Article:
I have concerns about immigration. Specifically that the views of most people are moving in a direction that I am not comfortable with. It is the level of fury expressed that frightens me. Whenever I watch Question Time or read social media comments, I am surprised by how angry the public is over the level of immigration to Britain. I am in a minority of people concerned by this rhetoric, and that frightens me even more.
Many of us on the left do not understand how angry people are. This anger is different from the usual political anger: dissatisfaction with the government or grumbling over taxes. People want far reaching change to the whole country. 26% of the population want the government to encourage migrants to leave the UK, even if they have children born here. People are willing to go to extremes to control immigration, like leaving the EU and wrecking the economy through a Brexit deal that prioritises control of immigration above all else.
There is complacency on the left and amongst liberal people about the level of change needed to placate people’s anger over immigration. We think that there will be an easy fix. We have assumed that it is only low-skilled migration from other EU countries that people object to. Leaving the European Common Market and tightening border controls will bring down low skilled migration. However, some groups express concern about the number of foreign nurses working in the NHS.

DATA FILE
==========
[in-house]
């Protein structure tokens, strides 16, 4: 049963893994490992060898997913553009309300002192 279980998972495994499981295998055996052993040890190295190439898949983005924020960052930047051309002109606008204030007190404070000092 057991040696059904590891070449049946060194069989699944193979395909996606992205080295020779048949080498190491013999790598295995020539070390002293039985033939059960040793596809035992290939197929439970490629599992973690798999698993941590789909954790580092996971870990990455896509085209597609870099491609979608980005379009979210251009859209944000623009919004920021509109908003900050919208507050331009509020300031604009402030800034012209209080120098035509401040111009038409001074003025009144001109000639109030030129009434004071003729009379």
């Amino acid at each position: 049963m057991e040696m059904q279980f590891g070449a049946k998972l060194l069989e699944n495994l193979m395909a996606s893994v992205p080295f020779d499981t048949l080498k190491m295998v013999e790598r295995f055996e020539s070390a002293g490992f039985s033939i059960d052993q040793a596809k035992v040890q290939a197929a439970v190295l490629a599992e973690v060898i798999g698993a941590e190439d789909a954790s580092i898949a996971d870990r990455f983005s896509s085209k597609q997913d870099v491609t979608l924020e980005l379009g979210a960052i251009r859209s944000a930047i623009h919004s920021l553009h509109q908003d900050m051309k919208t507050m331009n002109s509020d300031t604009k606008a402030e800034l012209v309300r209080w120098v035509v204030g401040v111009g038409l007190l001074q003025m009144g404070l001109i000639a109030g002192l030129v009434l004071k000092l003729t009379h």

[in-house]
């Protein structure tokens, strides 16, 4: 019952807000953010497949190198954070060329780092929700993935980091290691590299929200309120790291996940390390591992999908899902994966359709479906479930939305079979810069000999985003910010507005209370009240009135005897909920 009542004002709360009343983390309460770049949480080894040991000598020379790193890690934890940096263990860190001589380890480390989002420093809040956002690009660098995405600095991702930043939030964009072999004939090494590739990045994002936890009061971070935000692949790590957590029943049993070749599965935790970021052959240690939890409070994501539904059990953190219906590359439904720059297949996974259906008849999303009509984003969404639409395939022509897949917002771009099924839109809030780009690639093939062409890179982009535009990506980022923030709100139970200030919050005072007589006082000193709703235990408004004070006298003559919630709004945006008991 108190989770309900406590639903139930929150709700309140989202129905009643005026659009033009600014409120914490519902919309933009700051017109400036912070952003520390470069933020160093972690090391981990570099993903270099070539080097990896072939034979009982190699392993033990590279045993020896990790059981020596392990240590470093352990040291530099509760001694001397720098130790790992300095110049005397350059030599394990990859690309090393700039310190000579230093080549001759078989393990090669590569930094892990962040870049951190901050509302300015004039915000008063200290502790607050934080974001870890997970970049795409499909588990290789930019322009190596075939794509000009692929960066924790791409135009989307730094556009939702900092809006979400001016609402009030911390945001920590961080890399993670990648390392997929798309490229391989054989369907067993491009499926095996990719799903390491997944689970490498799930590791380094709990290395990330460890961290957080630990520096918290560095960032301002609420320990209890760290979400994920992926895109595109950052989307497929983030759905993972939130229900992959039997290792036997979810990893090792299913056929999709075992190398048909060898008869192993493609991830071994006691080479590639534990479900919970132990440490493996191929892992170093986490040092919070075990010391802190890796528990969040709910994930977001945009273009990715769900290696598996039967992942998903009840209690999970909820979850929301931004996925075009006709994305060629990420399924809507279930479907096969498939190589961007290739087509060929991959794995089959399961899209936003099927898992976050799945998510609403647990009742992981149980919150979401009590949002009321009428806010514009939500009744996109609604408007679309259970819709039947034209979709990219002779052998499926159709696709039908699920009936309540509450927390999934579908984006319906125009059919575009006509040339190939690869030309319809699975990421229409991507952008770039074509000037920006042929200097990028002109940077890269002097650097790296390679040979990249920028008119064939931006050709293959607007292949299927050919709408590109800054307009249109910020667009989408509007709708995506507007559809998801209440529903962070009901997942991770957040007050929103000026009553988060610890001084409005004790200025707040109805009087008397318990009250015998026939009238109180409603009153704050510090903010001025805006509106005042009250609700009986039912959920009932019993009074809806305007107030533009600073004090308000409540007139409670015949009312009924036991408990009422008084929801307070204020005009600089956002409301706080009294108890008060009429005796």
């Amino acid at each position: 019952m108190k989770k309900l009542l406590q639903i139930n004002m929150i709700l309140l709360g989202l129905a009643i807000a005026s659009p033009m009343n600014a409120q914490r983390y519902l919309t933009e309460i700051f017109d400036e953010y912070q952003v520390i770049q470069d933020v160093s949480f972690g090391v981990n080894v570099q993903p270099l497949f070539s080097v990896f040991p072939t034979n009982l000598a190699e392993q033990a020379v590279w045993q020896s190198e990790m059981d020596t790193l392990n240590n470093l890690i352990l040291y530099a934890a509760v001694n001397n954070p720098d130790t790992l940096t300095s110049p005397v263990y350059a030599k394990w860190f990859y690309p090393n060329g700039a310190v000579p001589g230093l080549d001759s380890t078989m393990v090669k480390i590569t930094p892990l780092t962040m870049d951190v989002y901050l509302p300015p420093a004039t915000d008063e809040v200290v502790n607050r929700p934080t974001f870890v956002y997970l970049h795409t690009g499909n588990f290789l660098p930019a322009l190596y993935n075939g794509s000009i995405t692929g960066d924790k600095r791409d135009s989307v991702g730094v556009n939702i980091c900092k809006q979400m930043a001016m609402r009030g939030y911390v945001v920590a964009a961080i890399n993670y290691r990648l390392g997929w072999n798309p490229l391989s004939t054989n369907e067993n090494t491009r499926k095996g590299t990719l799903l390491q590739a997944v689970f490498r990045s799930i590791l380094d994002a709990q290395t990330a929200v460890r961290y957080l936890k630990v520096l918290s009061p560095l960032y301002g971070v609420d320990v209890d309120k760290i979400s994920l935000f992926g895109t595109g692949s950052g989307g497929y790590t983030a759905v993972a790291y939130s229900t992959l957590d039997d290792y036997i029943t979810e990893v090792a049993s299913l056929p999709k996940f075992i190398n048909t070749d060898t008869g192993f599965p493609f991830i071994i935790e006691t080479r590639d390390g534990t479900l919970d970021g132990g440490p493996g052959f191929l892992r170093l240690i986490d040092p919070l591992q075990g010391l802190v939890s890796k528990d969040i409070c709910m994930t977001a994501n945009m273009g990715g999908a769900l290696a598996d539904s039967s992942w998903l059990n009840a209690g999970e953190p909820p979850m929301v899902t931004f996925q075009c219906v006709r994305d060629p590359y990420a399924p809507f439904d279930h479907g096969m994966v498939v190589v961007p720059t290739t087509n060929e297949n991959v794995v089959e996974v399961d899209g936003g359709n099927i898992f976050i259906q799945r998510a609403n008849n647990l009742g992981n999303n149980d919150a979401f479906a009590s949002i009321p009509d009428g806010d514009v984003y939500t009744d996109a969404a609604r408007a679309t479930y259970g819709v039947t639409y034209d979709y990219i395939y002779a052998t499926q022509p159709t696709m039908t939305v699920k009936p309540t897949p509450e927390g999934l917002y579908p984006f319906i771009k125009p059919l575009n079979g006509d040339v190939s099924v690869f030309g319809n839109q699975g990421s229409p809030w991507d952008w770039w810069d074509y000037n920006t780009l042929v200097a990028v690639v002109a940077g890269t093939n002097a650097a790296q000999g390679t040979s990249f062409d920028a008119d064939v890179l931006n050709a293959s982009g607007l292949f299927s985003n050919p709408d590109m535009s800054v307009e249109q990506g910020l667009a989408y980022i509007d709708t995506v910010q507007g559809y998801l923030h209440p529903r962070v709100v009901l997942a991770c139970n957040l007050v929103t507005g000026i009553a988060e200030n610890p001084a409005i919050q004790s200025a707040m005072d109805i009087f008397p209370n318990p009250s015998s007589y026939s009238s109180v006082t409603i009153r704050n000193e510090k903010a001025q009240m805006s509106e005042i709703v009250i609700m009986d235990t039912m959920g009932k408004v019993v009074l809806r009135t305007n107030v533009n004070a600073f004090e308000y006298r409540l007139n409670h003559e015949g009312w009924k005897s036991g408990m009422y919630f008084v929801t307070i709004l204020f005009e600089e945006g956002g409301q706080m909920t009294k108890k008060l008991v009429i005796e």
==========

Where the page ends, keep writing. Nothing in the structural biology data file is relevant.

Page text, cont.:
The lack of integration by some immigrants is often cited as a cause of hostility to immigration. Integration is clearly an issue, but I am not sure how we force people to integrate. What do we do with the people who are unwilling or unable to integrate? Should they be deported? Even if they have children born here? Remember that 26% of the country want the children of immigrants born in the UK deported, even if they are integrated. There is also the problem that people do not want to pay for programs that will help immigrants integrate. Most people would rather just have less immigration than pay for integration.
This hatred of immigration is not new; Britain did not suddenly become more xenophobic this year. However, the referendum result has exposed a hatred dwelling beneath the surface of our society. Nigel Farage, Boris Johnson, Daniel Hannan and others picked at a scab to get the result they wanted, and now they have exposed a deep wound. The origins of this wound are complex; they go back to the days of British Empire and the birth of a sense of British exceptionalism that has bred contempt for Europe and people from other countries.